1. Injury-free training: Strangely, when you load 300 pounds onto your shoulders and do barbell squats, you occasionally hurt your lower back (or knees or hips). The leg press machine is another exercise I recommend skipping since it stresses your knees and lower back with a rather unnatural angle. I know that good form prevents injuries, but even a seasoned lifter’s form will slip one time or another as they exhaust their muscles during a set. No one can maintain perfect form every single day, decade after decade. Eventually, every lifter will slip up and suddenly find themselves with a nagging pain or two (I know I have many times in the past). However, when your form slips during bodyweight exercises, the consequences aren’t nearly as dramatic. When you’re not desperately trying to keep a weight from crushing you through the floor, minor shifts in form are just that, minor. Not only are you less likely to injure yourself, but the exercises in Easy Legs are actually designed to make you less likely to injure yourself in other sports or activities (more on that later).
2. Never getting tired is nice: Whether it’s running, playing basketball, hiking up a mountain, or doing yard work all day, my legs never get tired anymore. Don’t get me wrong, I get still get winded, but I never get jello-legged. My legs always feel strong no matter how tired the rest of me gets. It’s really hard to understand until you experience the difference yourself. For many people, the weak link in their personal fitness chain is their legs. Too much sitting and too little activity leaves these big muscles pretty susceptible to exhaustion. Even runners and weight lifters will find their leg strength failing them as they try other activities. Your body adapts to what you throw at it, and getting too sport-specific in your training will limit your endurance to a handful of activities. If you want to be strong in everything you do, you need to incorporate a mixture of high-energy movements so your legs adapt to whatever comes their way. Like I said before, your legs are your life, and if they aren’t ready to carry you through your day, you’re not going to go too far at all.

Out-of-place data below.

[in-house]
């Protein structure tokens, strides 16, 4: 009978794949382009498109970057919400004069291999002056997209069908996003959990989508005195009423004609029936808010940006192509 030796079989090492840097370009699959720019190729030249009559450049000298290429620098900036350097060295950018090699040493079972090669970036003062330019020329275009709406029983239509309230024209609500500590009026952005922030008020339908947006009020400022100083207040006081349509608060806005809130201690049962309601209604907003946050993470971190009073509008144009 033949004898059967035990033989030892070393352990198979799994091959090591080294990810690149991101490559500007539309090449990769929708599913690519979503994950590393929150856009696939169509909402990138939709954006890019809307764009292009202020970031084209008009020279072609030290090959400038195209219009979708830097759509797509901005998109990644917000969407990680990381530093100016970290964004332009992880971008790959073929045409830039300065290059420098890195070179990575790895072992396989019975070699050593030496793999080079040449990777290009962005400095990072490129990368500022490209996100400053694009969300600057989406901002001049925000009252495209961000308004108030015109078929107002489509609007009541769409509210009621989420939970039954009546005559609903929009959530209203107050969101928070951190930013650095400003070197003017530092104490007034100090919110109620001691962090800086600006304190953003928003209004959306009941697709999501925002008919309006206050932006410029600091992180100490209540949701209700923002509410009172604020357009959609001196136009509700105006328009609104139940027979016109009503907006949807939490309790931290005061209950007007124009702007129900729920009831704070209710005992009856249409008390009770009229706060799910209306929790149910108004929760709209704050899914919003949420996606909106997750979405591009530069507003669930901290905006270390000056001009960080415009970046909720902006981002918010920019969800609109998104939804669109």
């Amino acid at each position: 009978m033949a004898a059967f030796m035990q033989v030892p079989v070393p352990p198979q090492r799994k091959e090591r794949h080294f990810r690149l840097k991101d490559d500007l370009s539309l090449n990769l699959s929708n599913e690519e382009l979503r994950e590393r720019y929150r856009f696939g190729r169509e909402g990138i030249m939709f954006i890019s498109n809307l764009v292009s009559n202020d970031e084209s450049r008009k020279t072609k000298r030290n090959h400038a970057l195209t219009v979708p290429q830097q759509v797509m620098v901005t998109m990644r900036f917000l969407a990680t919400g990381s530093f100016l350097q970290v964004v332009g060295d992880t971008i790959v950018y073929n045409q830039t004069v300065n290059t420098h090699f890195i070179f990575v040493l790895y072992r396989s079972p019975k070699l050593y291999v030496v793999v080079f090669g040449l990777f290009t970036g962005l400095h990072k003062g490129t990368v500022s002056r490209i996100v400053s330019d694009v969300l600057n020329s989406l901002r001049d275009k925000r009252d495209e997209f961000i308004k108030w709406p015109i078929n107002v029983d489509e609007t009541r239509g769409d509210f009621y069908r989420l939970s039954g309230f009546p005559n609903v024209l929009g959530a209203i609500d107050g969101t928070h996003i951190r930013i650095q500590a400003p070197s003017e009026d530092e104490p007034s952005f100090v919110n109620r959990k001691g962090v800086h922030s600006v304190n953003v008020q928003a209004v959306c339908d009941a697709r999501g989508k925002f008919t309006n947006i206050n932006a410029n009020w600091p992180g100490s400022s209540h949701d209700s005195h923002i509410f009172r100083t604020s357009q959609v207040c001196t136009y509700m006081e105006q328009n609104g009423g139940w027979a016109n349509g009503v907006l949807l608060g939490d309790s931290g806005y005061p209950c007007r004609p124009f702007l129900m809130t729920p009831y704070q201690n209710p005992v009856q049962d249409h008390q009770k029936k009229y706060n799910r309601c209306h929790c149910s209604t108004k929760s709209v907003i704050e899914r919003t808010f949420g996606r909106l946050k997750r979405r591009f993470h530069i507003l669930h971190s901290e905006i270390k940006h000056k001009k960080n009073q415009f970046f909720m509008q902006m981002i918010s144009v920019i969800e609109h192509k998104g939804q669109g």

Don’t just avoid injury, prevent it!
When it comes down to it, whether you lift heavy weights or not, most injuries don’t happen in the gym. You are far more likely to injure yourself playing a pick up basketball game, swinging a golf club, or even taking a bad step in the grass. Strong muscles support your joints and protect them from injury. Building up strong muscles with heavy weights can afford your joints some protection, but most sport injuries come during explosive movements (when you change direction as quickly as possible), and lifting weights just can’t prepare you for this the same way that the plyometric jump training found in Easy Legs can.
Your muscles are composed of individual muscle fibers that work together to move the joint. Some movements cause less fibers to work together than others. Isometric exercises for example have you hold a position for a long period of time. Exercises like invisible chair really get your muscles burning, and if it feels difficult it must really be making you strong, right? Not always true I’m afraid. Isometric exercises have been shown to actually reduce speed and power because they train all the muscle fibers to work in shifts to share the load. So instead of all your muscle fibers working together for maximum strength, they take turns exhausting themselves to help you make it through the entire hold.
The opposite is true for plyometrics. These explosive exercises recruit the most muscle fibers to move the joint as quickly as possible. I always tell people to train for what they need. If you’re hoping to get stronger for a sport, squats have their place, but to train your muscles to work together to move you fast and keep your joints safe, you need to add plyometrics into the mix.
Sports also require a lot of lateral movement, which is when most people experience significant knee injuries. In fact, teenage and college-aged girls have been shown to experience surgery-requiring ACL tears 3 to 5 times more than their male counterparts. There are various reasons why they are more susceptible, but one of the biggest factors is poor jumping technique. Proper jump training and lateral movement exercises like those found in Easy Legs can protect your knees during abrupt cuts on the court or field. The biggest thing to watch out for is letting your knees collapse inward. I did a brief segment on a local morning show about some things to watch out for to keep your knees (and your young athlete’s knees) safe.
Set your bone health foundation now
Another benefit for woman from plyometric and lateral exercises is that the impact from the jumping and irregular angle movements improves bone density and reduces the risk of developing osteoporosis later in life. While the benefits of starting early carry through to the later years, studies have also shown that impact-heavy activities like jumping can improve bone density in older women. Of course, check with your doctor first to make sure your bone density is strong enough for this kind of training.
Do something good for your life
Don’t let post-exercise soreness scare you away. The benefits of strong legs go far beyond simply looking good. It can be rough for a beginner, but your body adapts quickly and you’ll be less sore with each subsequent workout. You’ll feel stronger with every workout and stronger in every activity you do throughout your day.